In this atmosphere of general chaos, Richard Nixon was elected President of the United States in an overwhelming landslide, in a highly controversial election with an extremely low turnout, multiple reports of election-day violence at polling places, and accusations of fraud from all sides. Fans of alternate-history scenarios have speculated, based on internal information from his campaign, that he would have attempted to normalize relations with China, exploited the developing rift between them and the Soviets, and tried to develop an alliance of convenience with them in order to counter the ascendant USSR; if this had happened, the world might look much different. We will never know, however, because Richard Nixon was assassinated by a sniper’s bullet on December 3, 1968, before he could even take office. The shooter was never caught; a group calling itself the New Afrikan People’s Army, previously unattested, claimed credit for the shooting in a press statement, calling it ‘vengeance for Doctor King’.

1969 began with a few months of uneasy relative calm. Faltering morale among the USA’s draftee army, and several high-profile defections from the French national military, allowed the self-styled Commune of France to consolidate itself in the territory it controlled. The Italian far left continued to grow in power, and their opponents in the far right became more and more aggressive in their campaigns of violence in response – which served only to unite the radicals against a common enemy. Along the border between East and West Germany, a tense peace prevailed; the calm before the storm. In basements, backrooms, and alleys, people organized and plotted, on both sides of the political spectrum, for the moment the hammer fell.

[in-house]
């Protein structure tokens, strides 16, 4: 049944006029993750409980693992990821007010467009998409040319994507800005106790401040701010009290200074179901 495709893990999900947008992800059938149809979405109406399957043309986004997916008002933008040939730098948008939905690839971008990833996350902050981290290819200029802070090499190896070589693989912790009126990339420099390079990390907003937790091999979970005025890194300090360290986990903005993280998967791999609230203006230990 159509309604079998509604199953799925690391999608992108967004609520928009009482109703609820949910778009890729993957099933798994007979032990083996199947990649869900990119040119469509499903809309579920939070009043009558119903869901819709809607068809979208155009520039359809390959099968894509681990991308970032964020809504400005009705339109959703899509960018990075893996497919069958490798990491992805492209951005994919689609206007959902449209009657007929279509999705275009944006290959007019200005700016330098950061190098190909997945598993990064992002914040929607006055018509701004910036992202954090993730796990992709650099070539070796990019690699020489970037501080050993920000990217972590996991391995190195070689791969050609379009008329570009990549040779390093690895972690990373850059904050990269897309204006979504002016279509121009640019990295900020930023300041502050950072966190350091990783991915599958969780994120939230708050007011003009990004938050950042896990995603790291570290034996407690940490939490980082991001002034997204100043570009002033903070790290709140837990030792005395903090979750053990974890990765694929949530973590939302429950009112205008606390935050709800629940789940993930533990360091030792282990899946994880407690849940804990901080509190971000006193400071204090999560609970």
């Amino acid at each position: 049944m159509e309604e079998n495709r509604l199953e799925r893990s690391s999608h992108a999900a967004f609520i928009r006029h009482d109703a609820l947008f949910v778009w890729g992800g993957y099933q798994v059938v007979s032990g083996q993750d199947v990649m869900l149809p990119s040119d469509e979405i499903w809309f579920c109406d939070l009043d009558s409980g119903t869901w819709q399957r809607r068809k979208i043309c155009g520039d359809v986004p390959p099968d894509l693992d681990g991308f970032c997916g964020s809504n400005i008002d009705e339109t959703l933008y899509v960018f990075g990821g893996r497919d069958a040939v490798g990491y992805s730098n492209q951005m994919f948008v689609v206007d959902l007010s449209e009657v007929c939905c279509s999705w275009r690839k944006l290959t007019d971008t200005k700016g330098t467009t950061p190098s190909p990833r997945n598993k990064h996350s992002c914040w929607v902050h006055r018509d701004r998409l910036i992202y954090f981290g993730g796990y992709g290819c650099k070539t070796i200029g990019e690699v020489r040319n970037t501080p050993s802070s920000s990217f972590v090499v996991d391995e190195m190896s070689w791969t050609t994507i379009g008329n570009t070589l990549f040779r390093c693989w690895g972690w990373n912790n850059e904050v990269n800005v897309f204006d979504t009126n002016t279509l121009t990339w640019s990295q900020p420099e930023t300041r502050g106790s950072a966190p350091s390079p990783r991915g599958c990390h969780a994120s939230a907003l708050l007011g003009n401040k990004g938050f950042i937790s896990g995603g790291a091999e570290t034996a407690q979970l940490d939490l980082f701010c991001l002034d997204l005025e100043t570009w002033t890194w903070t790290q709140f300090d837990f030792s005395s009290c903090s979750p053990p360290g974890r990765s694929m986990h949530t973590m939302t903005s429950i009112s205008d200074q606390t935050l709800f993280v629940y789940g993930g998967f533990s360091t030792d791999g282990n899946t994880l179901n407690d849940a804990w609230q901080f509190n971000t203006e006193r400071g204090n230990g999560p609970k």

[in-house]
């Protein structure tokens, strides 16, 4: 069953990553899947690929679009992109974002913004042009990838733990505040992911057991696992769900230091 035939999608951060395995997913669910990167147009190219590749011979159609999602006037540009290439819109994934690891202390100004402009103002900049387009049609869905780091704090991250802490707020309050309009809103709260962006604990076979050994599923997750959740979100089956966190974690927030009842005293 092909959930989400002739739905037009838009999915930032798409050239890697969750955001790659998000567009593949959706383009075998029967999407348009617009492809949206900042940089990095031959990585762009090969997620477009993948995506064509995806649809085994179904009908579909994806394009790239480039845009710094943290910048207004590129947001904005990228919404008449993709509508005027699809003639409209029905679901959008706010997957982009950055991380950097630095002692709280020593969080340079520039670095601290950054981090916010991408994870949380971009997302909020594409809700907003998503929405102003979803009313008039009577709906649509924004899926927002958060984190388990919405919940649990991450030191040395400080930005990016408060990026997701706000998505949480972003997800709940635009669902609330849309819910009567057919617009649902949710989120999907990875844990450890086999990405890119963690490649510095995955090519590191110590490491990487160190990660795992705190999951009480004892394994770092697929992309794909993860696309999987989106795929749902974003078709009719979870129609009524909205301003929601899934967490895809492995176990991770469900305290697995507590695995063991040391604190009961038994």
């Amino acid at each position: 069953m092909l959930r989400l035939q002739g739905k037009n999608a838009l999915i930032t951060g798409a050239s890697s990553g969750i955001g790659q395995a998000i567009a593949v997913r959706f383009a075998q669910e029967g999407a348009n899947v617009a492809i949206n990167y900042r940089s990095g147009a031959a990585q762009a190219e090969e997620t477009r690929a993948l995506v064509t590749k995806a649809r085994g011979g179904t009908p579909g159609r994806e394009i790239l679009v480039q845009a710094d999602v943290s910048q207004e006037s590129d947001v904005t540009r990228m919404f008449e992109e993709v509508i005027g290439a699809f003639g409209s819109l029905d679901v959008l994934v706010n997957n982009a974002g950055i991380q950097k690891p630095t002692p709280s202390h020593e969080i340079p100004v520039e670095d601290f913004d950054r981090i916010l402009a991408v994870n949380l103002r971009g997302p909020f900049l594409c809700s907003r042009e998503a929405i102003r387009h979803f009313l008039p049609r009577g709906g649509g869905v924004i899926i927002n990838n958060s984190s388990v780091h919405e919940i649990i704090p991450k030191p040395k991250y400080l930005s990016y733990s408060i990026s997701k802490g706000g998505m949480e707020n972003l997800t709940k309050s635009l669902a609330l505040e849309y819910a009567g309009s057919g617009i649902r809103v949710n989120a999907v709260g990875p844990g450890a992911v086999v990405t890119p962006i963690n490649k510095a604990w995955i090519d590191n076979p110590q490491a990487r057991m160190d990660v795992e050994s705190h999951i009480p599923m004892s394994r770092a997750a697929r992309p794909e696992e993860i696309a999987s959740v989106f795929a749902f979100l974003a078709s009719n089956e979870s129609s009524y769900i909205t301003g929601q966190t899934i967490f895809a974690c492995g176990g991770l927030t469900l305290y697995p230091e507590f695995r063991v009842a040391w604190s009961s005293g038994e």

In May, a year after the initial uprising, it finally did. The Commune launched a major offensive aimed at taking the French Republic’s primary mainland stronghold at Amiens – aided by the surprise simultaneous defections of two French Army brigades and one US Army battalion to the Commune. At the same time, solidarity demonstrations celebrating the anniversary of the uprising broke out around the world. In Britain, MI5 decided this was the last opportunity they’d get to crush the left and reestablish order, and, with the aging Earl Louis Mountbatten as a figurehead interim Prime Minister, launched their coup, declaring sitting Labour PM Harold Wilson a traitor. The street fighting between British Army troops and hastily-organized union militias was unexpectedly fierce; what was intended to be a swift coup and a brutal crackdown instead became the opening shots of the British Civil War.